by CT student, Fri May 04, 2007 at 08:13:27 PM EDT
A lot of discussion happens on MyDD about how fully to withdraw the troops from Iraq. Should we leave embassy troops is pretty much a consensus yes. When discussing if there be counterterrorism operations, humanitarian missions or soldiers training Iraqis, though, there is a lot of disagreement.
I thought it would be useful to gather the opinion on America's many other foreign bases as a way of narrowing in on why troops should or should not stay in Iraq at all.
We have 71,000 troops stationed in Germany, 47,000 in Japan, 37,500 in South Korea. The German divisions patrolled the Iraqi no-fly zone prior to 2003, take care of the seriously wounded from Iraq, fought in Bosnia and Kosovo and provide a huge amount of logistical support. The Asian troops largely practice for the possibility of a North Korean attack. There are also large bases in Britain, Italy, and Turkey. In total, the US military has at least 700 bases in 130 countries (this does not include embassies).
by CT student, Tue Apr 17, 2007 at 04:41:08 PM EDT
Chris wrote in his Drinking Liberally post:
In addition to overtly political and media-oriented work conducted with progressive interests in mind, the progressive movement is also part of a social movement. It is connected to the growing dominance of "creative class" values within much of American culture, and to the rise of a new structure of the public sphere based not on mass membership institutions but upon self-starting, micro-targeted social networking. Contemporary progressivism has become more than just about our political beliefs, but also about the way we conduct many other aspects of our daily lives.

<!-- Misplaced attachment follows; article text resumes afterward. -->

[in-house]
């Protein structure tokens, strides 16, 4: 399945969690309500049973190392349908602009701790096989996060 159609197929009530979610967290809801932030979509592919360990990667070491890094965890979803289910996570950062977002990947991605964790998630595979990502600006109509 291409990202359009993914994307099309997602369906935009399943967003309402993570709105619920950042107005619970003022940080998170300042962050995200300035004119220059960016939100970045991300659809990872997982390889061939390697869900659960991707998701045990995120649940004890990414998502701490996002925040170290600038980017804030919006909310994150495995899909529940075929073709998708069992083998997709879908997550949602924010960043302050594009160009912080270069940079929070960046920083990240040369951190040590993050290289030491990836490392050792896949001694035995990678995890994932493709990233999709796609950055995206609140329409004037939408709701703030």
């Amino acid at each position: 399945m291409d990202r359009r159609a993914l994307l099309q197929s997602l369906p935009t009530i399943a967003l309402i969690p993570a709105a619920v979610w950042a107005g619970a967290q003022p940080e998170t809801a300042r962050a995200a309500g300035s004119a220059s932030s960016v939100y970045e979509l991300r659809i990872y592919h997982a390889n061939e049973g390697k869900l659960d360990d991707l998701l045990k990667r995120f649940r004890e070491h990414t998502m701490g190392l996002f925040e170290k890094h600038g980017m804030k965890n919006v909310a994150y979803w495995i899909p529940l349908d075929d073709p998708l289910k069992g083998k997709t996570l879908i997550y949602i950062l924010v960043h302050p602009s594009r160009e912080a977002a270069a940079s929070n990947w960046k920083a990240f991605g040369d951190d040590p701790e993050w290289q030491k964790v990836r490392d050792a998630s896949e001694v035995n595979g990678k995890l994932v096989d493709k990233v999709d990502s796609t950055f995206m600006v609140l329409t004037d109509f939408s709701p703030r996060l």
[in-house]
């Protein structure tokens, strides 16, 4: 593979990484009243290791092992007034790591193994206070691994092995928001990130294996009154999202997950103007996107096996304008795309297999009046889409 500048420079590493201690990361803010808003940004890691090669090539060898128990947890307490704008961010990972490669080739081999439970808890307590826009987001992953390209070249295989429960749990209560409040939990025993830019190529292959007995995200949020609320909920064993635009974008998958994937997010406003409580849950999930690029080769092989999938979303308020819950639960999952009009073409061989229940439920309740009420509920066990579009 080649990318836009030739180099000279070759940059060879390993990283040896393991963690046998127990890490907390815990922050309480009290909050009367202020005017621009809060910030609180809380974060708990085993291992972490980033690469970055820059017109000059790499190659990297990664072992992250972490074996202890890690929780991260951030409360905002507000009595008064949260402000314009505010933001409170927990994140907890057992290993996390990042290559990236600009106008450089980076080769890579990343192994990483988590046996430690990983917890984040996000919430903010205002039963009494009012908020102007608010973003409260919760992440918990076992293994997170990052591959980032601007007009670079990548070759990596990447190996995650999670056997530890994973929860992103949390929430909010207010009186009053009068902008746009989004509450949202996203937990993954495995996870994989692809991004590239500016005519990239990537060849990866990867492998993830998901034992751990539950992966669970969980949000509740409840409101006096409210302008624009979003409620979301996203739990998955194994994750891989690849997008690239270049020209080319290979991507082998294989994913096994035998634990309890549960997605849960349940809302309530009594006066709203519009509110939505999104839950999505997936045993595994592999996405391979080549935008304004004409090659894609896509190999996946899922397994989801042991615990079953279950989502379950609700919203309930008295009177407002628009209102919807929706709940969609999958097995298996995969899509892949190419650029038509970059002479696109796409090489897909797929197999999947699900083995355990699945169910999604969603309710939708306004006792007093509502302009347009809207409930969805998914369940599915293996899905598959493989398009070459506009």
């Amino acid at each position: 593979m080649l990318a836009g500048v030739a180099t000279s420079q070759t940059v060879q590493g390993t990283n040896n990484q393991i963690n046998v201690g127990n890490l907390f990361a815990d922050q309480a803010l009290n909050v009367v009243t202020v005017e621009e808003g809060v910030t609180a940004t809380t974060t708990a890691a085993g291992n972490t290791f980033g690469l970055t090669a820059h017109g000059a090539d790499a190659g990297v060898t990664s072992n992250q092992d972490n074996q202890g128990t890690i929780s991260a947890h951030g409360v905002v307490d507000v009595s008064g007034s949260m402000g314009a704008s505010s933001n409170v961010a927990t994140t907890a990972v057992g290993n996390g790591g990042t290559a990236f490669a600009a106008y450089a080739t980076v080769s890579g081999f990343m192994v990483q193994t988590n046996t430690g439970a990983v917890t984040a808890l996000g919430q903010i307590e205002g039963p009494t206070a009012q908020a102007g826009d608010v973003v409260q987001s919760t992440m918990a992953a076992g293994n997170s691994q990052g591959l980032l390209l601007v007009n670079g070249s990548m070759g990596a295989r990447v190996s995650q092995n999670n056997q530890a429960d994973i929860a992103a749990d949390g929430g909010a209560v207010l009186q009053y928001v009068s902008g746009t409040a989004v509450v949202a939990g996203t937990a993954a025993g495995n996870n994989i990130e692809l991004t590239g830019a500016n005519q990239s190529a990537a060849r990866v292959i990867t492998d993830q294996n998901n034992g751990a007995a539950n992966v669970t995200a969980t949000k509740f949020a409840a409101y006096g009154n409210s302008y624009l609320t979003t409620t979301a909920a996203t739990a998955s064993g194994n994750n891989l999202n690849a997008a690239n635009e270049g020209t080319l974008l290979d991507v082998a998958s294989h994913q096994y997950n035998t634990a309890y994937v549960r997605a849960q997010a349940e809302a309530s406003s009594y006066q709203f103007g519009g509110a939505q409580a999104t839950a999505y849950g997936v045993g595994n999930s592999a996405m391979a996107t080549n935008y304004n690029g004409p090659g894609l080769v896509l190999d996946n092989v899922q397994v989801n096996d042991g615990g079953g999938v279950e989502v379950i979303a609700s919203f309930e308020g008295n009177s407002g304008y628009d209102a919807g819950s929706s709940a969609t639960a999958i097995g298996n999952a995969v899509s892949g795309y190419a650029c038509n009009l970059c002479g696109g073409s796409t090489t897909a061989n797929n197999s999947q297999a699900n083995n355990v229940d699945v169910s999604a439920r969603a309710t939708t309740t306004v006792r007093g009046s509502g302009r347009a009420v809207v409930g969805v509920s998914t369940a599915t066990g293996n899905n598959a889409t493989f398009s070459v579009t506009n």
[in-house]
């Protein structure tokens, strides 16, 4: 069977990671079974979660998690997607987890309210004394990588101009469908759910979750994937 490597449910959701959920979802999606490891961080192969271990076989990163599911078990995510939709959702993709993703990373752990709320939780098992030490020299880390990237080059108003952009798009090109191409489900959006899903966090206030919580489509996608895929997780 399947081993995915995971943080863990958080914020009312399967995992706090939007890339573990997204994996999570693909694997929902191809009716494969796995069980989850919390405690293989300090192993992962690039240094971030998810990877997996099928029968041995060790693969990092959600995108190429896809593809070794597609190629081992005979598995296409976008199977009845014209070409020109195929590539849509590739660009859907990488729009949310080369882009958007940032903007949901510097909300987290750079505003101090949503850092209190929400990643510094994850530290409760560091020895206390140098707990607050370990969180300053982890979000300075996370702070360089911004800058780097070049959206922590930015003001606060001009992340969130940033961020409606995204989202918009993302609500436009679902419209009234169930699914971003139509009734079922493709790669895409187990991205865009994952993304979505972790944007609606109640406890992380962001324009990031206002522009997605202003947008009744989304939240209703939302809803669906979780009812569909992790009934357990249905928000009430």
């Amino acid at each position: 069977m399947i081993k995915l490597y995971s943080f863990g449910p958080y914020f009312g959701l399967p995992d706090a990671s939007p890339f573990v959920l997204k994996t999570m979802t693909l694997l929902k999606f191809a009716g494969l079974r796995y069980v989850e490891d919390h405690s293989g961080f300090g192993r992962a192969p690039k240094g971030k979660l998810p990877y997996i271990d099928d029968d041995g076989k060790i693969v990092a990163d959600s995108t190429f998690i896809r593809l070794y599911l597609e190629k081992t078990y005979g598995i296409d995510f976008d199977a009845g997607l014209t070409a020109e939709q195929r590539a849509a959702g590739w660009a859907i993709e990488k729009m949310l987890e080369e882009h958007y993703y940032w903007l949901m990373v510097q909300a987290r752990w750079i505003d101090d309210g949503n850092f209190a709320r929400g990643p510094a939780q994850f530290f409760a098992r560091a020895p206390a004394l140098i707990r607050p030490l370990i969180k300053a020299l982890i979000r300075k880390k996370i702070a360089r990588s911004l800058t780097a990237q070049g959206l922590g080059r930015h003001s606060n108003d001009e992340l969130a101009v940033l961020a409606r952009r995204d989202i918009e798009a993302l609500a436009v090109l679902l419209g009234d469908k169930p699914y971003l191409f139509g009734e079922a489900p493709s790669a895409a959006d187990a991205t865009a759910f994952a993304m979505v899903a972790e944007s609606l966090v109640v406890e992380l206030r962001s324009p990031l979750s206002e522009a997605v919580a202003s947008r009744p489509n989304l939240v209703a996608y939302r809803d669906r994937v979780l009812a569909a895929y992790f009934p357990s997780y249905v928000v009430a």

I was completely floored. Aren't we supposed to fight for the least among us and to empower them? To define an entire movement as reflecting the values of high-income, largely white, urban professionals seems antithetical to the world I want to live in. Moreover, to then claim, as I often read on this site, that the same movement is fighting for some sort of "general" liberalism, free from interest group politics, is astounding.
by CT student, Sat Feb 03, 2007 at 07:11:31 PM EST
Chris has done an excellent job of showing that Hillary Clinton's lead in the polls is not solely due to name recognition. That's not to say that it isn't too early to say anything conclusive, but rather to say that, based on the present information, Clinton really is preferred to many candidates - in particular John Edwards who is also very well known.
I'm curious to hear to what the myDD community attributes HRC's lead (and please don't say name recognition again!) I feel like the anti-Clinton sentiment here would be more successful if you guys had a sense of what made her popular.
Is it that the media treats her favorably? Maybe, but they adore both Obama and McCain as well. Is it her image? Her policies? That she's a woman? That everyone wants to go back to the 90's? Each of these answers implies a very different course of action. So why is Clinton liked right now? Let the conversation begin!
by CT student, Mon Jan 29, 2007 at 03:12:29 PM EST
We talk a lot here about electability - both the myth and the reality. It seems like the best way to discuss electability is to go through the swing states, one by one, and see who could win there.